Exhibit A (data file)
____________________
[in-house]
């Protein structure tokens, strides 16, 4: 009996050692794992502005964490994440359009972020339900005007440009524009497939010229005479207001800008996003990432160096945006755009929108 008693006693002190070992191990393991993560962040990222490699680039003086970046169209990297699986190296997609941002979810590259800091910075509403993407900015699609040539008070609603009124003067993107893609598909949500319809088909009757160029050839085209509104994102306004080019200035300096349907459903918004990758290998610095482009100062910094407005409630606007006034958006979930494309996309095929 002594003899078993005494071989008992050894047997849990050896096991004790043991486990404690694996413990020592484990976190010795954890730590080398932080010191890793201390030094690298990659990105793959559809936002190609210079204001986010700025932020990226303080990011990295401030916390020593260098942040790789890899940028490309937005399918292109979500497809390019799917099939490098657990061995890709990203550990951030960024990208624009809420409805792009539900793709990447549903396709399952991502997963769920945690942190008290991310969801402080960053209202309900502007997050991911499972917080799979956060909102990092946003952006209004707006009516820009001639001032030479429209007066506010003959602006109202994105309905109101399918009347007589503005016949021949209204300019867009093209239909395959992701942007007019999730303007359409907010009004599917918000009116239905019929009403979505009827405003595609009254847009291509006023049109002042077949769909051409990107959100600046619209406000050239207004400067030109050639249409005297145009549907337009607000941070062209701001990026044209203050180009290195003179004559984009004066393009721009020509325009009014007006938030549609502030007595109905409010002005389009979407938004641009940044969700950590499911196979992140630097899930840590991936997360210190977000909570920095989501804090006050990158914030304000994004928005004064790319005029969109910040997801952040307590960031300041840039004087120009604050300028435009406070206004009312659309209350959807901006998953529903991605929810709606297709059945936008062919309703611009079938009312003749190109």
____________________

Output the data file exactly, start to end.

[in-house]
């Protein structure tokens, strides 16, 4: 009996050692794992502005964490994440359009972020339900005007440009524009497939010229005479207001800008996003990432160096945006755009929108 008693006693002190070992191990393991993560962040990222490699680039003086970046169209990297699986190296997609941002979810590259800091910075509403993407900015699609040539008070609603009124003067993107893609598909949500319809088909009757160029050839085209509104994102306004080019200035300096349907459903918004990758290998610095482009100062910094407005409630606007006034958006979930494309996309095929 002594003899078993005494071989008992050894047997849990050896096991004790043991486990404690694996413990020592484990976190010795954890730590080398932080010191890793201390030094690298990659990105793959559809936002190609210079204001986010700025932020990226303080990011990295401030916390020593260098942040790789890899940028490309937005399918292109979500497809390019799917099939490098657990061995890709990203550990951030960024990208624009809420409805792009539900793709990447549903396709399952991502997963769920945690942190008290991310969801402080960053209202309900502007997050991911499972917080799979956060909102990092946003952006209004707006009516820009001639001032030479429209007066506010003959602006109202994105309905109101399918009347007589503005016949021949209204300019867009093209239909395959992701942007007019999730303007359409907010009004599917918000009116239905019929009403979505009827405003595609009254847009291509006023049109002042077949769909051409990107959100600046619209406000050239207004400067030109050639249409005297145009549907337009607000941070062209701001990026044209203050180009290195003179004559984009004066393009721009020509325009009014007006938030549609502030007595109905409010002005389009979407938004641009940044969700950590499911196979992140630097899930840590991936997360210190977000909570920095989501804090006050990158914030304000994004928005004064790319005029969109910040997801952040307590960031300041840039004087120009604050300028435009406070206004009312659309209350959807901006998953529903991605929810709606297709059945936008062919309703611009079938009312003749190109």